Use an MCU's low-power modes in foreground/background systems

Miro Samek

September 30, 2007

Miro SamekSeptember 30, 2007

The proper use of an embedded MCU's low-power/sleep modes is critical to a design's success.

In today's world of battery-operated devices, the proper use of the low-power/sleep modes provided in most embedded microcontrollers (MCUs) is critical. At the same time, most high-volume MCU applications, such as home appliances, vending machines, motor controllers, and electronic toys, are organized as foreground/background systems (super-loops or main + ISRs).

The foreground/background architecture consists of two main parts--the foreground comprises the interrupt service routines (ISRs) that handle asynchronous external events in a timely fashion, and the background is an infinite loop that uses all remaining CPU cycles to perform the less time-critical processing.

The foreground typically communicates with the background through shared memory. The background loop protects this memory from potential corruption by disabling interrupts when accessing the shared variables.

To employ a low-power MCU mode, the background loop must first determine that all external and internal events have been processed so that the CPU clock can be stopped until the next external event (an interrupt) will wake the CPU up. This situation is called the idle condition and is illustrated in Figure 1.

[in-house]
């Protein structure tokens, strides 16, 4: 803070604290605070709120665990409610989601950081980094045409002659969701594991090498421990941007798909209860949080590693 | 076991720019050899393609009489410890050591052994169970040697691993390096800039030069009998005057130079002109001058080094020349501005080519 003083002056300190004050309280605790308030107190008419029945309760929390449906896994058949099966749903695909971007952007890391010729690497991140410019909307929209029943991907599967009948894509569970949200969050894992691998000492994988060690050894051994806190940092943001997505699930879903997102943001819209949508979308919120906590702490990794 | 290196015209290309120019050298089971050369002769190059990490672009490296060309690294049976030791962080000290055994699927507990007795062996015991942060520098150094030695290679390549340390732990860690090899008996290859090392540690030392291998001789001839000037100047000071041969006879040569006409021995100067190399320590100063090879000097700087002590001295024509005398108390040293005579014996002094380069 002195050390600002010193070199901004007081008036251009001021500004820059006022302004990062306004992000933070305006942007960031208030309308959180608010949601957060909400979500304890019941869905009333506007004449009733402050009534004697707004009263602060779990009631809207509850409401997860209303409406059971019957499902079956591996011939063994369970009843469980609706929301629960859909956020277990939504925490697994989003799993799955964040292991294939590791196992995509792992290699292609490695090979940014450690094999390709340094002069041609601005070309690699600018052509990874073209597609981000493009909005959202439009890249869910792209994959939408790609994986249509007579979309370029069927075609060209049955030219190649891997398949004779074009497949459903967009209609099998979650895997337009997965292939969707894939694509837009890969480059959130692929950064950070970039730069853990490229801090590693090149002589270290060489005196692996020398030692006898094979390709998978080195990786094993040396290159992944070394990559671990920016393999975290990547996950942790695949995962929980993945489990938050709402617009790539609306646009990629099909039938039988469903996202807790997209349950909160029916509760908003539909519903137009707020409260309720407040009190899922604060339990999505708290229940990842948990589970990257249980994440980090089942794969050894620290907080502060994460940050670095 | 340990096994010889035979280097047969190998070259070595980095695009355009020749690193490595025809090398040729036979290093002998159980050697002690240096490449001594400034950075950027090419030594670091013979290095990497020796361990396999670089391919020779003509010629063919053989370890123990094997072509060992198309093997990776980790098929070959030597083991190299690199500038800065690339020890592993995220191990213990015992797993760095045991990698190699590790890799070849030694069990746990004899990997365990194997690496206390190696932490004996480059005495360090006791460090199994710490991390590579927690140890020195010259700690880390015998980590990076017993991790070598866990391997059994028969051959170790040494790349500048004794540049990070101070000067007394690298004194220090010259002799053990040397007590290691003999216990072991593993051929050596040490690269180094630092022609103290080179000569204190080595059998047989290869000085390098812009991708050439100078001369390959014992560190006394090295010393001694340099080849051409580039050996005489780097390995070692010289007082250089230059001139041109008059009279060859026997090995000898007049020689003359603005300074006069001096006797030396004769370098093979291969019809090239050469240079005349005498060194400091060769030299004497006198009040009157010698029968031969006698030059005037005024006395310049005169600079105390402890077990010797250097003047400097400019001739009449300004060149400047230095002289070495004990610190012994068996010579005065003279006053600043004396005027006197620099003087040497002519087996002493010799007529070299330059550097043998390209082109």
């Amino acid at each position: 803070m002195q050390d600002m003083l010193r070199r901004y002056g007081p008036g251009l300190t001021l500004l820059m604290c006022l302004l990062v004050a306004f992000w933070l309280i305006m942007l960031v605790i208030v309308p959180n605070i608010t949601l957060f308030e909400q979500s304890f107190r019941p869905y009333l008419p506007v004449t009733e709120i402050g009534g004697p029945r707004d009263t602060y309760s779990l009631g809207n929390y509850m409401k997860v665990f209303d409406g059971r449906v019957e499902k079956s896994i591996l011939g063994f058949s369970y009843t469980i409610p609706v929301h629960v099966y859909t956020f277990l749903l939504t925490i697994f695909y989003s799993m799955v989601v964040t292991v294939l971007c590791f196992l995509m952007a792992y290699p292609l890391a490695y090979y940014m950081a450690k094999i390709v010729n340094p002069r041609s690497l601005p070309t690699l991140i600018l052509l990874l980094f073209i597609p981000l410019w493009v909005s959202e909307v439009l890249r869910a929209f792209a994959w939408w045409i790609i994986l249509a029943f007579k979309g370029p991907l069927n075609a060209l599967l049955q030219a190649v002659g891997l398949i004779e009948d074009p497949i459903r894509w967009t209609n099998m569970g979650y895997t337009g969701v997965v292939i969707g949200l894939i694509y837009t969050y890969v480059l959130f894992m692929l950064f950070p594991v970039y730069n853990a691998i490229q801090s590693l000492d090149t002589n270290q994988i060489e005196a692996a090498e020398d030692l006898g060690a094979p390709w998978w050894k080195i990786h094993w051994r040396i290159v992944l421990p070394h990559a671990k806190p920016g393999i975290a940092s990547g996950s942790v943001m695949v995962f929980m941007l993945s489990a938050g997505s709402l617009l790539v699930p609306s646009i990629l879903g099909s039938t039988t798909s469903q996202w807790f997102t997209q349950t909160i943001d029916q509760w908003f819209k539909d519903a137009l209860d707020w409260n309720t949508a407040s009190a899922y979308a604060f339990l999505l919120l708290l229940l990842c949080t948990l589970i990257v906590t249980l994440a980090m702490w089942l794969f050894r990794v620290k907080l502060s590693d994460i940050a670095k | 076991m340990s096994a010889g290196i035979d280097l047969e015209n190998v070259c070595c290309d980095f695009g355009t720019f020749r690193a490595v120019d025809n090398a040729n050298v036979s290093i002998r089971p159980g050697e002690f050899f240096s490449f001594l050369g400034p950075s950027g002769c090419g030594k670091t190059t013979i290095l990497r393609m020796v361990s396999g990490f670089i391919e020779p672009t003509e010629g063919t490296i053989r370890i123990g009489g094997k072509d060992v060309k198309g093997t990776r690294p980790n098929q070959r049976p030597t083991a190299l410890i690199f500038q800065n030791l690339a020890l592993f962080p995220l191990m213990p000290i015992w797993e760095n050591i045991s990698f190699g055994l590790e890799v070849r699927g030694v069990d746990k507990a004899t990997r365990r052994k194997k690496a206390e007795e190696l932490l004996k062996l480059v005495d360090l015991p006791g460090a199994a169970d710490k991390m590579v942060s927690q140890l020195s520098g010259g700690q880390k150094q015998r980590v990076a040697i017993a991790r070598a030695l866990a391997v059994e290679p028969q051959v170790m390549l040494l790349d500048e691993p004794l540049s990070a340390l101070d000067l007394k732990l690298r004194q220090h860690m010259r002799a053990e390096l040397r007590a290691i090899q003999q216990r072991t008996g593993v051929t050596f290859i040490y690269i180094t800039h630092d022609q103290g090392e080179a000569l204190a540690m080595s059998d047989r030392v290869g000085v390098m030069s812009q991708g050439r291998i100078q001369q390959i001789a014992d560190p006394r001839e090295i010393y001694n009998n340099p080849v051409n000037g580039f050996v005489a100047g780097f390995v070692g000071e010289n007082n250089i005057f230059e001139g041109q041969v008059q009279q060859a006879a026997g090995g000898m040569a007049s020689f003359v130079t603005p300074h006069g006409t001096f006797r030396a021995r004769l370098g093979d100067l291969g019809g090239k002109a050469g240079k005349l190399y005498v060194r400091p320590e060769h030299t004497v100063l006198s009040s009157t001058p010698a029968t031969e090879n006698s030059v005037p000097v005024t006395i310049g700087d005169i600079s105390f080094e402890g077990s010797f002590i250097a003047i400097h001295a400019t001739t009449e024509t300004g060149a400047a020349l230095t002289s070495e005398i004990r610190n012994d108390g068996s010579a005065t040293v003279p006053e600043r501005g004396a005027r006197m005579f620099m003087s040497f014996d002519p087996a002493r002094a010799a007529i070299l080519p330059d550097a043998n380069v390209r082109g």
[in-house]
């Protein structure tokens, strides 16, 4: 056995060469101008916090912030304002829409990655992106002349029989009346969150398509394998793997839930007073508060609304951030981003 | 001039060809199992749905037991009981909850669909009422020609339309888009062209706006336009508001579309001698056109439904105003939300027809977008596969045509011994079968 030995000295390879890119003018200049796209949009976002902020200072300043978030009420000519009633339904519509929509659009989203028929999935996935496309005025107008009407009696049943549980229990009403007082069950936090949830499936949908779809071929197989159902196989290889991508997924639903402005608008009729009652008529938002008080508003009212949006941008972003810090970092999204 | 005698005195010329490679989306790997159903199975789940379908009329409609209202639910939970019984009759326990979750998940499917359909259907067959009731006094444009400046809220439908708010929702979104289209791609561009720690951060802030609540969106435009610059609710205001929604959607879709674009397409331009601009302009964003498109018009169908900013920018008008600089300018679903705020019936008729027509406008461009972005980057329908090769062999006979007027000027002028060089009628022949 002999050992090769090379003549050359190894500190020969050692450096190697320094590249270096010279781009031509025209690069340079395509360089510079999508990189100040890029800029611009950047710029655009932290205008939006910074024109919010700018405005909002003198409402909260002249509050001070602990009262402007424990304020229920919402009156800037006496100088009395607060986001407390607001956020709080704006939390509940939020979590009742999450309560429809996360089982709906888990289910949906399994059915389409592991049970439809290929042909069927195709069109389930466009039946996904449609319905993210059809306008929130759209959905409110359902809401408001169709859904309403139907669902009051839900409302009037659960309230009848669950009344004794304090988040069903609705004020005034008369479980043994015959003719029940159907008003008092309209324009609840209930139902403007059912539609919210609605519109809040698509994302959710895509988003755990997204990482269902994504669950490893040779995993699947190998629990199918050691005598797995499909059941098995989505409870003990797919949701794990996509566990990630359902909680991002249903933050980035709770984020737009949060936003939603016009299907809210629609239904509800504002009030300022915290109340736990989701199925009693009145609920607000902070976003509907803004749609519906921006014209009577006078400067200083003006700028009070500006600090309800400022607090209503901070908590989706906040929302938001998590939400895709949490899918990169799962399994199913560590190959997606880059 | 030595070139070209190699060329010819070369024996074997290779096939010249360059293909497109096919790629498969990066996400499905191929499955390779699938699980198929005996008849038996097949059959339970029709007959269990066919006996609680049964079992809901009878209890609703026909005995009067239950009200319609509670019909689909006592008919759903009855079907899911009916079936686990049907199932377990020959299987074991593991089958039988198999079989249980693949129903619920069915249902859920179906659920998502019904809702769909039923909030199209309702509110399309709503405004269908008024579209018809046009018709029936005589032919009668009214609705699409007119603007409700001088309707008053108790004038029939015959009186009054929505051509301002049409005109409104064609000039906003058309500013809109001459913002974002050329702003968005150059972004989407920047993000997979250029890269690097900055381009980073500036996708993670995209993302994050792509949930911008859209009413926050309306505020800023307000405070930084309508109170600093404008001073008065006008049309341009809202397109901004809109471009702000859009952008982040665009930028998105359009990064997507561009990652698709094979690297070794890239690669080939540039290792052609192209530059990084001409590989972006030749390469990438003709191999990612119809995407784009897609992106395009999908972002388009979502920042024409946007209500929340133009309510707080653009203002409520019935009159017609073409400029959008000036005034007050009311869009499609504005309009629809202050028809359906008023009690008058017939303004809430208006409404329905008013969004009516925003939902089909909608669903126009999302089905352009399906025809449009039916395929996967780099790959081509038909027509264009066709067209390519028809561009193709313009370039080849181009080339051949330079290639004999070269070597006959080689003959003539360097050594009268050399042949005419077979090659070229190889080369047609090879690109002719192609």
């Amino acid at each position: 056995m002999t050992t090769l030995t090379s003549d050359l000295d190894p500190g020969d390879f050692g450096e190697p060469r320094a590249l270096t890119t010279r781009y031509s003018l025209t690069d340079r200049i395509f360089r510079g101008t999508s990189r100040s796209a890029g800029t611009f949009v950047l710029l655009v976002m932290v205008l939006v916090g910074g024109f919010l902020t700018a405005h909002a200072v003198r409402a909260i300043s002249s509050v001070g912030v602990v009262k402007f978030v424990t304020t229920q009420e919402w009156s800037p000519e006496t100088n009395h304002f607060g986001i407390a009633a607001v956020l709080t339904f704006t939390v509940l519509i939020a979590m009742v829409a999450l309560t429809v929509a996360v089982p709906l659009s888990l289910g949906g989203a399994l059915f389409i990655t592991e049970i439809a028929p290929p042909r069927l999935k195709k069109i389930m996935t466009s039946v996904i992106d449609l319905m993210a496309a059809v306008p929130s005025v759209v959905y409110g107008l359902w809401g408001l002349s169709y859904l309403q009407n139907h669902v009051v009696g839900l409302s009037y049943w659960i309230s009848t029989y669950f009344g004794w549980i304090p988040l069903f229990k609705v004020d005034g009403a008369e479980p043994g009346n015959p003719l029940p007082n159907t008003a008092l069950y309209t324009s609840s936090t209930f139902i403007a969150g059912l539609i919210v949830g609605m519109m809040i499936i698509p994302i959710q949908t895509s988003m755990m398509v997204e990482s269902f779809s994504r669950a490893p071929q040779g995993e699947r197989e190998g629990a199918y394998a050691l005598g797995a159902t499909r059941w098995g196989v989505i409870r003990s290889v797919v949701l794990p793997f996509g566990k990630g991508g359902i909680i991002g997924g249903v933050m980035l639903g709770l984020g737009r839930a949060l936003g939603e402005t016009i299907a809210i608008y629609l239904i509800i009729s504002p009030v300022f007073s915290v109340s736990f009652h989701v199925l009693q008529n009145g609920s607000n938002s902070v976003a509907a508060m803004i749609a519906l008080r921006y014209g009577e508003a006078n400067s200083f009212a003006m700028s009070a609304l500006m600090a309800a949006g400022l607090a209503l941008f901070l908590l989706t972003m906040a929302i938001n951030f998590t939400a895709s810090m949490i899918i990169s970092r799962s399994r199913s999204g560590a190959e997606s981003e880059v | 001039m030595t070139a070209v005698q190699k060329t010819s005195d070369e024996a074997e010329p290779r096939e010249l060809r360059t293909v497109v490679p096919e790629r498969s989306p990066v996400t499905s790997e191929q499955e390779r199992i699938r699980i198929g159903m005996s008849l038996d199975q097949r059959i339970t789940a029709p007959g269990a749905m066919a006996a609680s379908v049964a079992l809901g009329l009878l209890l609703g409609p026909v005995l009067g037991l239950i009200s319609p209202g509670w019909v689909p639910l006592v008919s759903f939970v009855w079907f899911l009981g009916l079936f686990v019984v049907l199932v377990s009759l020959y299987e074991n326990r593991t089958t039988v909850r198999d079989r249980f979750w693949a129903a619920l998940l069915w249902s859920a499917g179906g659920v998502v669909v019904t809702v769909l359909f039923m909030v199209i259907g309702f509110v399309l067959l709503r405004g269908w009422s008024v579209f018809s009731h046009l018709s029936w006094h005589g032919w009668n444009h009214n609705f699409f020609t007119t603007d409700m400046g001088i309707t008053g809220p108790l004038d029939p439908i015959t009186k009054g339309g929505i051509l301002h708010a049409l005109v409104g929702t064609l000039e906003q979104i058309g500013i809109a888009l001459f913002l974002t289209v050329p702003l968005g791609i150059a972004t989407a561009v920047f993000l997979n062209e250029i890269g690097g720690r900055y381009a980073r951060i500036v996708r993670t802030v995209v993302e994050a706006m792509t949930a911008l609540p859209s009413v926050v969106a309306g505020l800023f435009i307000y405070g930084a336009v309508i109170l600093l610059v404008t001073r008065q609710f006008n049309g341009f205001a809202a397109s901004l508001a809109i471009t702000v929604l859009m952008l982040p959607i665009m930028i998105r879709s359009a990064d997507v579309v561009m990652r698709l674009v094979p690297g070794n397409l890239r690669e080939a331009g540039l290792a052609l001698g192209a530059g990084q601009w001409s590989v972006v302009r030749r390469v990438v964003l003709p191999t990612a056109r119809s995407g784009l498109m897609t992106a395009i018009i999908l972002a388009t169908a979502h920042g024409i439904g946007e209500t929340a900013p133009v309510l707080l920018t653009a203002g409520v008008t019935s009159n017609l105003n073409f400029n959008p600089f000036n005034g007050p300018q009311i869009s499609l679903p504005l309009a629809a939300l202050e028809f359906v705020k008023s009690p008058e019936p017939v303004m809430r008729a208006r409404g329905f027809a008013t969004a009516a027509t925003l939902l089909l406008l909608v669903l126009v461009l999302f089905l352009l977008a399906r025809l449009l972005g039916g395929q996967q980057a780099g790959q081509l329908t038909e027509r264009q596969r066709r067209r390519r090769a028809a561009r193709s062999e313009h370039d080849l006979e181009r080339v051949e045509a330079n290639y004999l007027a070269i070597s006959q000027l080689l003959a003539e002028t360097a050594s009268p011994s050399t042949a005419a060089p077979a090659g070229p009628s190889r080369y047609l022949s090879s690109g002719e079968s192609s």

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Because the determination of the idle condition involves testing the variables shared with the foreground (ISRs), the background loop must disable interrupts before detecting the idle condition. Moreover, the idle condition remains valid only as long as interrupts remain disabled. If the interrupts were enabled after the background loop determines that all its work is done for now, but before actually switching to the low-power mode, an interrupt could preempt the background loop at this point and an ISR could produce new work for the background loop, thus invalidating the idle condition.

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